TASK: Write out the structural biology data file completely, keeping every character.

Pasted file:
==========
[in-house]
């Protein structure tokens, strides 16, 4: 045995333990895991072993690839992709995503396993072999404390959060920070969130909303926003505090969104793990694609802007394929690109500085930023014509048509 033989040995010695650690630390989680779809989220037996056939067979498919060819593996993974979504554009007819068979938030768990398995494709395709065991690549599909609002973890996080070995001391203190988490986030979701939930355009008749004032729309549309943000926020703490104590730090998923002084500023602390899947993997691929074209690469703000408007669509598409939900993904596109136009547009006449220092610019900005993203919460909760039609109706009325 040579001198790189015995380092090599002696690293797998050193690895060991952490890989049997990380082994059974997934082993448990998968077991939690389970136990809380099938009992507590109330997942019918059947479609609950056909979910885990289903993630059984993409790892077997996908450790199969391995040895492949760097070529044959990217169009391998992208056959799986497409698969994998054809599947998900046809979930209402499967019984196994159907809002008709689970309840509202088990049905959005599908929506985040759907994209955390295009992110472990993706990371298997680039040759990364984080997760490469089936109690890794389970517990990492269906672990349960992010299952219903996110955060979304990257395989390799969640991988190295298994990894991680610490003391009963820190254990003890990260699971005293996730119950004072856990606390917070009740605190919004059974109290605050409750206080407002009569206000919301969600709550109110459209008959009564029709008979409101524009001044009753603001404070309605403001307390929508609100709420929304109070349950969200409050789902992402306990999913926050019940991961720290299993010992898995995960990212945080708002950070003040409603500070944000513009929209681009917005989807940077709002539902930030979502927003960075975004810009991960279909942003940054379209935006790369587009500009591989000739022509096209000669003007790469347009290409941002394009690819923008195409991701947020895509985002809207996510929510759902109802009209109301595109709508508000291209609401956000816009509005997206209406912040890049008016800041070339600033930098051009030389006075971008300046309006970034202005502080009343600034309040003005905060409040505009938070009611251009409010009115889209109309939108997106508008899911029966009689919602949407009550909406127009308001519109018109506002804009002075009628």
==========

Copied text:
[in-house]
């Protein structure tokens, strides 16, 4: 045995333990895991072993690839992709995503396993072999404390959060920070969130909303926003505090969104793990694609802007394929690109500085930023014509048509 033989040995010695650690630390989680779809989220037996056939067979498919060819593996993974979504554009007819068979938030768990398995494709395709065991690549599909609002973890996080070995001391203190988490986030979701939930355009008749004032729309549309943000926020703490104590730090998923002084500023602390899947993997691929074209690469703000408007669509598409939900993904596109136009547009006449220092610019900005993203919460909760039609109706009325 040579001198790189015995380092090599002696690293797998050193690895060991952490890989049997990380082994059974997934082993448990998968077991939690389970136990809380099938009992507590109330997942019918059947479609609950056909979910885990289903993630059984993409790892077997996908450790199969391995040895492949760097070529044959990217169009391998992208056959799986497409698969994998054809599947998900046809979930209402499967019984196994159907809002008709689970309840509202088990049905959005599908929506985040759907994209955390295009992110472990993706990371298997680039040759990364984080997760490469089936109690890794389970517990990492269906672990349960992010299952219903996110955060979304990257395989390799969640991988190295298994990894991680610490003391009963820190254990003890990260699971005293996730119950004072856990606390917070009740605190919004059974109290605050409750206080407002009569206000919301969600709550109110459209008959009564029709008979409101524009001044009753603001404070309605403001307390929508609100709420929304109070349950969200409050789902992402306990999913926050019940991961720290299993010992898995995960990212945080708002950070003040409603500070944000513009929209681009917005989807940077709002539902930030979502927003960075975004810009991960279909942003940054379209935006790369587009500009591989000739022509096209000669003007790469347009290409941002394009690819923008195409991701947020895509985002809207996510929510759902109802009209109301595109709508508000291209609401956000816009509005997206209406912040890049008016800041070339600033930098051009030389006075971008300046309006970034202005502080009343600034309040003005905060409040505009938070009611251009409010009115889209109309939108997106508008899911029966009689919602949407009550909406127009308001519109018109506002804009002075009628």